This seeming contradiction echoes the incongruities of the Coen creations more generally; they lovingly recreate old Hollywood genre films — showing them to be surreal and funny and wonderful — while at the same time demonstrating how they’re the product of ruthlessly mercenary business practices that generate profits from people’s miserable longing for escape, comfort, and transcendence.
The film’s protagonist Eddie Mannix (played with brio by Josh Brolin) exemplifies this ambiguity: Mannix is a hard-case enforcer of the system’s operations as well as a devout old-school Catholic who both recognizes and exploits people’s longing, approving of the way it aligns movies with religion. But at the same time, he’s admirably tough and smart, and honestly loves filmmaking.
As Joel Coen put it in a recent interview, as the “fixer,” he’s also “the sane person in an insane universe. The movie business is a lunatic asylum.”
The Red Studio
The basic plot of the film creates a non-linear structure as we follow the course of Eddie Mannix, an executive and “fixer” at Capitol Pictures who’s plagued by a multitude of outlandish problems typical of the classic-era Hollywood studio system.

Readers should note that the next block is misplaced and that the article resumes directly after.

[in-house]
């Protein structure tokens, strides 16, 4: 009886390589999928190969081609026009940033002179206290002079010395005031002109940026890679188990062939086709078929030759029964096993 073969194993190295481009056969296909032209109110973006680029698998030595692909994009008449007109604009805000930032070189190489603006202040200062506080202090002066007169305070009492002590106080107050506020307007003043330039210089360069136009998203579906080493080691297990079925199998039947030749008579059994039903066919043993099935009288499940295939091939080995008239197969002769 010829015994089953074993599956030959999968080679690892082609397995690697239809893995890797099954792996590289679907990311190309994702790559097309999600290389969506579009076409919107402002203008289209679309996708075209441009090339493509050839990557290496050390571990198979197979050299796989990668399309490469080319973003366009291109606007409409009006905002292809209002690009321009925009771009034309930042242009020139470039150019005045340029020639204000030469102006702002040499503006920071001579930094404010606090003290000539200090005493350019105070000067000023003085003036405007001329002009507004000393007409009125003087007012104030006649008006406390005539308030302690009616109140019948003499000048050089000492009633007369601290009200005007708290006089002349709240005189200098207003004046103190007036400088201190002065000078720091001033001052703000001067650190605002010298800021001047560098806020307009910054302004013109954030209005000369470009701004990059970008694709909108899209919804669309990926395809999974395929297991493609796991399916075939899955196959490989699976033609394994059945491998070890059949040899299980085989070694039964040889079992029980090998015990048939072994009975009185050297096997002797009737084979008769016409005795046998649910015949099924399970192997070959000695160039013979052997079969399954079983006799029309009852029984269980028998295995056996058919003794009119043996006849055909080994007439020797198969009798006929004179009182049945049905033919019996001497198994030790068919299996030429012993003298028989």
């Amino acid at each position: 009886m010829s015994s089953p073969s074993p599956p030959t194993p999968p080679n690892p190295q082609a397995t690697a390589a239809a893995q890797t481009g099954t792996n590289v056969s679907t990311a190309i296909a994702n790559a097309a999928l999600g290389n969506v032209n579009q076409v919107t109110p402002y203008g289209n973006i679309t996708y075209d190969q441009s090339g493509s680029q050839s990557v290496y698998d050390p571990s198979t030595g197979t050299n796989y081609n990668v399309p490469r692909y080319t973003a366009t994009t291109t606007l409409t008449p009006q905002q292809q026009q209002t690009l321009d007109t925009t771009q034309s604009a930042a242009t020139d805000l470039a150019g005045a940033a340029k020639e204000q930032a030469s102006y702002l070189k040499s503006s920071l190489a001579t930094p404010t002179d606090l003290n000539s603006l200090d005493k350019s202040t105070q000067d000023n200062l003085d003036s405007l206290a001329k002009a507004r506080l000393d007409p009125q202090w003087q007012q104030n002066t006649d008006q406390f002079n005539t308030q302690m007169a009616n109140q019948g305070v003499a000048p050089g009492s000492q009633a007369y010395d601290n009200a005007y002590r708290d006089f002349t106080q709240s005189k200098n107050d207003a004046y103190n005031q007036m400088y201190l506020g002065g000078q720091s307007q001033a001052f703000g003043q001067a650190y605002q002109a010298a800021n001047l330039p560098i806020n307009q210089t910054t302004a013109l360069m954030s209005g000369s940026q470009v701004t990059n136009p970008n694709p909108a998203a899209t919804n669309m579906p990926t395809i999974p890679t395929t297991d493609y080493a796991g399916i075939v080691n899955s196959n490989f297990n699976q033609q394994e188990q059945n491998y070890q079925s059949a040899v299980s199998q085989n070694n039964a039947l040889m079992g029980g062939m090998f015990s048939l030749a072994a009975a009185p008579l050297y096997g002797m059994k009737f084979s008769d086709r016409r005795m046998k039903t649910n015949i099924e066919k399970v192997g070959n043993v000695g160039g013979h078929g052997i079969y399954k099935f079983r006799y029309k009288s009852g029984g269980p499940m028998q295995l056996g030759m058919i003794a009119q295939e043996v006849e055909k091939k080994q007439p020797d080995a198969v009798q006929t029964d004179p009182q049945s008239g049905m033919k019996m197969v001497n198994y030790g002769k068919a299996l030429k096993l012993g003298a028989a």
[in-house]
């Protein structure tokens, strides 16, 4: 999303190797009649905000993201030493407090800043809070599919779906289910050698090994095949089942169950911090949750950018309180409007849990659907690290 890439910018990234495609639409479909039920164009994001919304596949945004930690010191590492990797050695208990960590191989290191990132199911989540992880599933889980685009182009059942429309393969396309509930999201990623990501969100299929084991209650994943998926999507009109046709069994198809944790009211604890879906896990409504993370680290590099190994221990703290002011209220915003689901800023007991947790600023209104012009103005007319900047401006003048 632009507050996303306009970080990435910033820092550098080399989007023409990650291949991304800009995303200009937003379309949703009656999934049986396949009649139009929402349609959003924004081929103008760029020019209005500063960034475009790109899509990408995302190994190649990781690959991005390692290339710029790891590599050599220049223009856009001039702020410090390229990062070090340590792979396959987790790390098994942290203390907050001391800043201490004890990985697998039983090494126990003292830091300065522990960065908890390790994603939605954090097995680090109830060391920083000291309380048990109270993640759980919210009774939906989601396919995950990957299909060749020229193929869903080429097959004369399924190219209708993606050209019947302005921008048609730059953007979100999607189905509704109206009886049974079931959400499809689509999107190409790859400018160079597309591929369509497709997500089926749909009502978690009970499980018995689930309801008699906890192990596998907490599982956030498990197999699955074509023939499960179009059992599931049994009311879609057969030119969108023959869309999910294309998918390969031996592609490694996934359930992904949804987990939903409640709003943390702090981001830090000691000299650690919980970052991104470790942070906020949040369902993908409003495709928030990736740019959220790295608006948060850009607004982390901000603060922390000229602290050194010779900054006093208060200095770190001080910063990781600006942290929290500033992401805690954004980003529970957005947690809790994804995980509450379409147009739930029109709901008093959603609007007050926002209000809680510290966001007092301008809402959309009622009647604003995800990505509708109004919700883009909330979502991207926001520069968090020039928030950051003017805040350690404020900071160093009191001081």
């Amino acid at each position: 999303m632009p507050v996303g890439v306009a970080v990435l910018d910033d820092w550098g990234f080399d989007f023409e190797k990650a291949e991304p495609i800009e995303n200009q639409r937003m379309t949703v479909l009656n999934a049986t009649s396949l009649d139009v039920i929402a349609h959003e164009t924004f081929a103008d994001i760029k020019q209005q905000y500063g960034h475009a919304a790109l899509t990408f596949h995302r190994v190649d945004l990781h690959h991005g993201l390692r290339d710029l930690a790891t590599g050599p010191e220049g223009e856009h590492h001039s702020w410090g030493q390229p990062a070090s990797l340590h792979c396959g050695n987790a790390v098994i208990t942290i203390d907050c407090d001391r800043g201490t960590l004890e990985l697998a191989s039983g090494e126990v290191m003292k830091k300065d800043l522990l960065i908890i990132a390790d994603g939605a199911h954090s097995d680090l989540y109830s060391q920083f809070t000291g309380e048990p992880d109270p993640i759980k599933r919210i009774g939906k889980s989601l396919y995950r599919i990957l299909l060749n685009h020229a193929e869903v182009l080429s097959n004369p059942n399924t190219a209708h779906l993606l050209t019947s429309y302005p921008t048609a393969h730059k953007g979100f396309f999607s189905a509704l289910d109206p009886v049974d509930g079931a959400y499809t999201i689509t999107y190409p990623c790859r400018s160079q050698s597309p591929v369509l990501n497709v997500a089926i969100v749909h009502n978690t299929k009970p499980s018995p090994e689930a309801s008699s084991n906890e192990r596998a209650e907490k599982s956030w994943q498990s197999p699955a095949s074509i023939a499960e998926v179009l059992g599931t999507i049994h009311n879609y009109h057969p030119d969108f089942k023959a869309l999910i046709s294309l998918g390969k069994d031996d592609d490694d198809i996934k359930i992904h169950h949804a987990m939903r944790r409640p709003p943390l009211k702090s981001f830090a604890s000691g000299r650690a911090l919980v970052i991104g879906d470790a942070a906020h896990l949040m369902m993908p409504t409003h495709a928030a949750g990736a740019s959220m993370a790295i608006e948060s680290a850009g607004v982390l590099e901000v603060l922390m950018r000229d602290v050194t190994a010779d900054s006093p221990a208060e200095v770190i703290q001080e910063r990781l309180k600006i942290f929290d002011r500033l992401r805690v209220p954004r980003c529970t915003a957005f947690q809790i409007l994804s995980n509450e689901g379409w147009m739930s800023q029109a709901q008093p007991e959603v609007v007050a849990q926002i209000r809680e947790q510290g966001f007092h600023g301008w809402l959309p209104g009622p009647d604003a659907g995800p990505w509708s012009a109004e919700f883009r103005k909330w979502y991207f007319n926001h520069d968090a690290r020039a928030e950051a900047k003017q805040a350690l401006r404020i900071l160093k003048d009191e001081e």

His Hollywood odyssey as he attempts to put out multiple fires includes bursts of exhilarating spectacle in the form of musical numbers, stunt-filled Western action sequences, and sword-and-sandal extravaganzas created on soundstages and backlots and location shoots all around the town.
The character of Eddie Mannix is based on the eponymous real-life “fixer” at MGM Studios who was far more corrupt than this version of him. And many of the problems involving stars in Hail Caesar! are based on some of the real-life movie-star scandals of the day.
Eddie’s various predicaments include dealing with the pregnant, unwed star of Esther Williams-style “water ballet” musicals, DeeAnna Moran (Scarlett Johansson), who says of her tight mermaid costume, “I don’t think I’m gonna fit in that fish ass after this week.”